One downside to peer-to-peer lending is that the loans often are given piecemeal. Usually lenders offer only a fraction of the total amount of the loan requested, which means borrowers may wind up owing several lenders at a time.
At peer-to-peer lender Fynanz (pronounced finance), based in New York , borrowers can get up to $40,000 a school year at a negotiable rate. But the company says that since its March launch, the largest loan it has funded was for $7,900.
The site is gaining popularity: Fynanz said the number of applications for student loans jumped to 102 on Monday after MEFA's announcement. A week earlier, the company received only 60 applications.
Yasifur Rahman, who pays his brother's way at Queens College in New York, recently requested a $2,600 loan on Fynanz so he could help his brother with tuition and buy him a new laptop. He received small loans from about 10 people, some only lending him $50. The average interest rate was 6 percent.
"Normally I would have took out a small loan or put it on my credit card," said the Queens resident. "But this was a better deal."
Some parents may also think they're getting a deal by taking out a home equity line of credit to pay tuition. Homeowners have long relied on home equity loans to fund major financial purchases, so it's no surprise that parents are looking into them now, said Busanovich, the Woburn planner.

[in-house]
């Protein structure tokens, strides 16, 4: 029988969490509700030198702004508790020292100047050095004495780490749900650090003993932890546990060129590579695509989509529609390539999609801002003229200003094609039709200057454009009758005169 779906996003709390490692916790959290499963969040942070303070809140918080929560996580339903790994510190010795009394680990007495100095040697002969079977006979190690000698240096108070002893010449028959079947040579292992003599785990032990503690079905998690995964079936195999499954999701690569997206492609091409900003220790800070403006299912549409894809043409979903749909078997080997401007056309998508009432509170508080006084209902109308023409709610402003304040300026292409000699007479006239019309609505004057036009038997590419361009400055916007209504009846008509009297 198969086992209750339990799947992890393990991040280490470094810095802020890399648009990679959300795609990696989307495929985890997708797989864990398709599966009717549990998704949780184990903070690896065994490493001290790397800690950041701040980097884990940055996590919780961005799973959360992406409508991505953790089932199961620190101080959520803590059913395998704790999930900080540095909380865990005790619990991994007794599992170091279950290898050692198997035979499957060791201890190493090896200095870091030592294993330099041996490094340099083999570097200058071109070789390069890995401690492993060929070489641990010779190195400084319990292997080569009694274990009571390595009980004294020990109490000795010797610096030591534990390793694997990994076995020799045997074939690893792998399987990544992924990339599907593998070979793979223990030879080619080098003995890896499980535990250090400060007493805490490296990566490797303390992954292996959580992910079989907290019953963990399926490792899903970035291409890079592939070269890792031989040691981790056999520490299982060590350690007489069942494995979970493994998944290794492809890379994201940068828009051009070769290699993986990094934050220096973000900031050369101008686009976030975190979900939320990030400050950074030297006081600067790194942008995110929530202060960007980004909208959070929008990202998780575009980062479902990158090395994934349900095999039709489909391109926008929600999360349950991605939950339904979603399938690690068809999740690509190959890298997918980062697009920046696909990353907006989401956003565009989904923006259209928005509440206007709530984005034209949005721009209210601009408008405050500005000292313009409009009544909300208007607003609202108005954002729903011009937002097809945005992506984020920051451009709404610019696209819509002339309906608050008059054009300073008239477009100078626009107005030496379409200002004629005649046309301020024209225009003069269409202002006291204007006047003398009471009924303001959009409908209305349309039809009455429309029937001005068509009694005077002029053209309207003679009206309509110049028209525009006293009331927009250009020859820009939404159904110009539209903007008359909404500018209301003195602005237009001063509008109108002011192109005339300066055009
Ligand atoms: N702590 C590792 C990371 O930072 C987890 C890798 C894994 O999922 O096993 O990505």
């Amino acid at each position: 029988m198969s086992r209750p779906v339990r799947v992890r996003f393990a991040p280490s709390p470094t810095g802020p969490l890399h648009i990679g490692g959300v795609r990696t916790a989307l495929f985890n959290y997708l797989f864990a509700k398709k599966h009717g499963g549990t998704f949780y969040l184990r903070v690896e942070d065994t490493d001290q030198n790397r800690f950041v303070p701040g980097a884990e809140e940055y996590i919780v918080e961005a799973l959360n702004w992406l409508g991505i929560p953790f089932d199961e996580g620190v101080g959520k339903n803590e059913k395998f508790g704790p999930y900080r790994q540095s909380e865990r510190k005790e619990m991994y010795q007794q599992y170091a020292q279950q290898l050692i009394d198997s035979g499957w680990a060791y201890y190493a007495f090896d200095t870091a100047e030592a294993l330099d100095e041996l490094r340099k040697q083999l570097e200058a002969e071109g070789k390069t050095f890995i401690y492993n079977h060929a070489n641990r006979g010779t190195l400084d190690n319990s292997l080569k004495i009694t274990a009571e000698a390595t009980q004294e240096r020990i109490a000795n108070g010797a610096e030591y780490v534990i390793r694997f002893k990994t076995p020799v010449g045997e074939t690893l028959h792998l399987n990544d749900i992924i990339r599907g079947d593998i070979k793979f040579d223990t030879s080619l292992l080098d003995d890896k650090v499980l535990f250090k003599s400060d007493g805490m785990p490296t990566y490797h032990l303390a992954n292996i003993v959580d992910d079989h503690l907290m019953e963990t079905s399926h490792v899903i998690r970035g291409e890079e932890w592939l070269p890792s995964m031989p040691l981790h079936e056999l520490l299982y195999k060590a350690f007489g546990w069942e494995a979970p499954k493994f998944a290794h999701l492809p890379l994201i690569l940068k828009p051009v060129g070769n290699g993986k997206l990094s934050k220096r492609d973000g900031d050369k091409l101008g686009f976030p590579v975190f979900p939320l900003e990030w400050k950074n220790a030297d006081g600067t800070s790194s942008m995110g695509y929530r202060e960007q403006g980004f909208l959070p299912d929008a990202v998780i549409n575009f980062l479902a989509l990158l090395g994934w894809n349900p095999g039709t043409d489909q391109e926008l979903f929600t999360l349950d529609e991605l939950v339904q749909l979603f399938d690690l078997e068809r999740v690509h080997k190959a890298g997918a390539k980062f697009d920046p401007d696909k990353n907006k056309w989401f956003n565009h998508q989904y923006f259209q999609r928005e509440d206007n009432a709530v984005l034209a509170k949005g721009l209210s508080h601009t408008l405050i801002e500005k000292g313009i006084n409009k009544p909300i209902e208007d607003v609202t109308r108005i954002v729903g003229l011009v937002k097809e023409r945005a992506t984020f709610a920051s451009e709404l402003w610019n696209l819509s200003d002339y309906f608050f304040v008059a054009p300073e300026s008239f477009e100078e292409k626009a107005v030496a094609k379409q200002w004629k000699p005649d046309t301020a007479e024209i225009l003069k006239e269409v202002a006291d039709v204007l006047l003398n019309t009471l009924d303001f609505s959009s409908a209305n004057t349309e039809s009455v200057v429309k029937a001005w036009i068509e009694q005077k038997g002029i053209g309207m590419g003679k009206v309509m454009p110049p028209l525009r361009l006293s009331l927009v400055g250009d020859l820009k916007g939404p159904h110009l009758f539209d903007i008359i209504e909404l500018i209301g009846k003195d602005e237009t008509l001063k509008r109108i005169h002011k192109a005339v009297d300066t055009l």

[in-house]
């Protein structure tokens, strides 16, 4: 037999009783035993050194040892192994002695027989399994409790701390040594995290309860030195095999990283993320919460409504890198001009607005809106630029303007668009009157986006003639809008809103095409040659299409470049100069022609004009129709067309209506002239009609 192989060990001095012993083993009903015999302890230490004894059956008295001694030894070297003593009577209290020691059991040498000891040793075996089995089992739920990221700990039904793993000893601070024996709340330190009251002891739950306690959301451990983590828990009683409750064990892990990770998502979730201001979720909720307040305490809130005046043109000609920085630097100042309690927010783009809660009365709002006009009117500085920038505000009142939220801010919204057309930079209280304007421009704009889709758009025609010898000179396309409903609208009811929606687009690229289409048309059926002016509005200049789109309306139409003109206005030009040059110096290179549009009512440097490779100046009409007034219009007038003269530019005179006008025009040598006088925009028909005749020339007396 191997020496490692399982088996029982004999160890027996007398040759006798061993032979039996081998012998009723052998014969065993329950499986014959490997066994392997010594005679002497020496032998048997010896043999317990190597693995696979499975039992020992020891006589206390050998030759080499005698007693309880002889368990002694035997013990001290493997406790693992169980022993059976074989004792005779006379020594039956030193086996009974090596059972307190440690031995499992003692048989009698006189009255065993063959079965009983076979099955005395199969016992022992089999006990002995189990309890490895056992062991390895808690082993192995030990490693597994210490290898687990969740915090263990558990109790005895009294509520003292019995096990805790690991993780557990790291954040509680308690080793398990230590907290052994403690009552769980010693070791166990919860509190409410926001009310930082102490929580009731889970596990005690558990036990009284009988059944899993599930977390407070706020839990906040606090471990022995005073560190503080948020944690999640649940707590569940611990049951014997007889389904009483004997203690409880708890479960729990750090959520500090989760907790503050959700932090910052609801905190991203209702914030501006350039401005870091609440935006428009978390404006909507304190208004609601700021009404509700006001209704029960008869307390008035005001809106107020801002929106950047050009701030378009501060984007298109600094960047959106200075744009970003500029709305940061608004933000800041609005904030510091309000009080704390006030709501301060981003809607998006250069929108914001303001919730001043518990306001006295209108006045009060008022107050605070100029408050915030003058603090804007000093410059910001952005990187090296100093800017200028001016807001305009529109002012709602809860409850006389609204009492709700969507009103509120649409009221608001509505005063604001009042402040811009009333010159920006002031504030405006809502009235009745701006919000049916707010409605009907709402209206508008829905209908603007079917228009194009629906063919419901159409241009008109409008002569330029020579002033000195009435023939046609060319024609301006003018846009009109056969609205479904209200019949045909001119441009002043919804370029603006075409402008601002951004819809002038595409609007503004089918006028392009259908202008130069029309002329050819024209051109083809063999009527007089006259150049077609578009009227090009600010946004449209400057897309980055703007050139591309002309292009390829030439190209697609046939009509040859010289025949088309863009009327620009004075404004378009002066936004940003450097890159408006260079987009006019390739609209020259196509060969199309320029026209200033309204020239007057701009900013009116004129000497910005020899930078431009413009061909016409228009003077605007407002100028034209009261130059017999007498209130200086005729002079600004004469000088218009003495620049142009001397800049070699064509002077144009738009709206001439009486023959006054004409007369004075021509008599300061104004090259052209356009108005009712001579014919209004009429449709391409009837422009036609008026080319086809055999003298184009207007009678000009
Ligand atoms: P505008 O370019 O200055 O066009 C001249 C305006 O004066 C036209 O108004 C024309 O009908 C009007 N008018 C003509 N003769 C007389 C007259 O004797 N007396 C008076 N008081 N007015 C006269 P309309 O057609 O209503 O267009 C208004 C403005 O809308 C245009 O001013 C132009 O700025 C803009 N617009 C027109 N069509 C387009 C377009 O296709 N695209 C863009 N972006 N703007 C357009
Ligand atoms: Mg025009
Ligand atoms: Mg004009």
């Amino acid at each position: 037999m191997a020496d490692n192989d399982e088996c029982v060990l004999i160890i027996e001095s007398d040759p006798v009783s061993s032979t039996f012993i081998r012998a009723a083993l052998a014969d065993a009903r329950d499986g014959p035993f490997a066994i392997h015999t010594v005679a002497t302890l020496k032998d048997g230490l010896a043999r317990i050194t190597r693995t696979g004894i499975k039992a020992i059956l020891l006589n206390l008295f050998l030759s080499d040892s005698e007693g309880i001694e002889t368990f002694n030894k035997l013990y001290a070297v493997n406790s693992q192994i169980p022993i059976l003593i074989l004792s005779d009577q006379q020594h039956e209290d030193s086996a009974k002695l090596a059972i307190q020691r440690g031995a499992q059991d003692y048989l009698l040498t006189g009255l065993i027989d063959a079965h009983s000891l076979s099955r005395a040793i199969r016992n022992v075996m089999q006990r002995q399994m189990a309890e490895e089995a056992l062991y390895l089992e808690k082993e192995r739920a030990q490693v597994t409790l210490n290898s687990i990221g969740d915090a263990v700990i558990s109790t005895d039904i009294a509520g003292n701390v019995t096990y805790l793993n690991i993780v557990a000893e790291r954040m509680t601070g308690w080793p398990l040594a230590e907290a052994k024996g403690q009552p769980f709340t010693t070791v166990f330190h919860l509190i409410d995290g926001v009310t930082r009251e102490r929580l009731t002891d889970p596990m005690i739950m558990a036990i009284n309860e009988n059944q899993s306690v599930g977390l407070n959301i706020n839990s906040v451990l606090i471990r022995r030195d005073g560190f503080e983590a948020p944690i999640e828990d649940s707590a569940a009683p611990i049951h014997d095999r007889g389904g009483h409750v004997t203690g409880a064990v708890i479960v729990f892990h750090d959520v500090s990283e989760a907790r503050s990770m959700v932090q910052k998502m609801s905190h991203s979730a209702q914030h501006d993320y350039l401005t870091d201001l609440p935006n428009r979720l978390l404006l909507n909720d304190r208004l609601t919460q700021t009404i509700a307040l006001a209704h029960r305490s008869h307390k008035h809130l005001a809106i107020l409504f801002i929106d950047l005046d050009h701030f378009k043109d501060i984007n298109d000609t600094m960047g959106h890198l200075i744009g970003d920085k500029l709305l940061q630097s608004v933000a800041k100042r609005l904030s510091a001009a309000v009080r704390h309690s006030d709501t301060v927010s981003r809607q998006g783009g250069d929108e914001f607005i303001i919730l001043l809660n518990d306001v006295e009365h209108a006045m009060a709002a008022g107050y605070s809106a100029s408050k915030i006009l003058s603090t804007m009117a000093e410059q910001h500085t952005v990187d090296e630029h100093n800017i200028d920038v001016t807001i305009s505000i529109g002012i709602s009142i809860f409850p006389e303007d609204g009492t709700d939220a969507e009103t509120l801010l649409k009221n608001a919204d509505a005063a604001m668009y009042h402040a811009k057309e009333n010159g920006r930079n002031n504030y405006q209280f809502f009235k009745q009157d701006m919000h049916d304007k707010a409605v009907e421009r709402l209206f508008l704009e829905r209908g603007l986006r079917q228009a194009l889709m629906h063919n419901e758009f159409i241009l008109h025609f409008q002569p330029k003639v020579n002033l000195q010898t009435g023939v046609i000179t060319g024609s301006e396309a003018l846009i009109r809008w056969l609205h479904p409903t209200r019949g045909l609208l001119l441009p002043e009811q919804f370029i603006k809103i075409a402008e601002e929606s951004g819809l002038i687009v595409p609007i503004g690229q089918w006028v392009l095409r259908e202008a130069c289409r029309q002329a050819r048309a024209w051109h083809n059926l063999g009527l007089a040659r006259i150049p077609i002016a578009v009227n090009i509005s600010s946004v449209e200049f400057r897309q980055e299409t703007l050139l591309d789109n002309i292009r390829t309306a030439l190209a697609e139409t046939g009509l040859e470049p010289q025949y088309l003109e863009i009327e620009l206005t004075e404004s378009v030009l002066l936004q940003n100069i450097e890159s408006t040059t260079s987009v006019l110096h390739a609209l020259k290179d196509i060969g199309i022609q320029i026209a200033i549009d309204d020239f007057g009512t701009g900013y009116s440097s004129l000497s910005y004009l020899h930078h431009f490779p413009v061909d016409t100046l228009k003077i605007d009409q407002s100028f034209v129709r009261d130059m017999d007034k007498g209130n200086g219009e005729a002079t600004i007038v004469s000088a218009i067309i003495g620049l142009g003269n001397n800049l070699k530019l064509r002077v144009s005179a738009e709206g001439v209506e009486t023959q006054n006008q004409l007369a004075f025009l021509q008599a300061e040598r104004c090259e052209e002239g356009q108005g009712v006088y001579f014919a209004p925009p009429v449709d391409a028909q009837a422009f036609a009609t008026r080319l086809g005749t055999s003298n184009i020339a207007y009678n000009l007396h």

On the surface, home equity loans certainly seem like a great option: They have rates comparable with private loans and easy terms. But just like private loans, they are also less available. The shakeup in the housing market has caused home prices to go down, which means parents might not have enough equity in their home to borrow against. Or worse, if they do get a home equity loan, parents risk losing their homes.
"Parents think they need to sacrifice for their kids," said Simpson, the New Hampshire planner. "But they need to think about themselves."
Meanwhile, Busanovich said parents and students rarely explore one important alternative to private student loans - one that can ease the financial burden of college tuition.
"It doesn't have to be a $40,000-a-year school," she said. "There are good schools that cost less than private. And those are much better options."
Angel Jennings can be reached at firstname.lastname@example.org.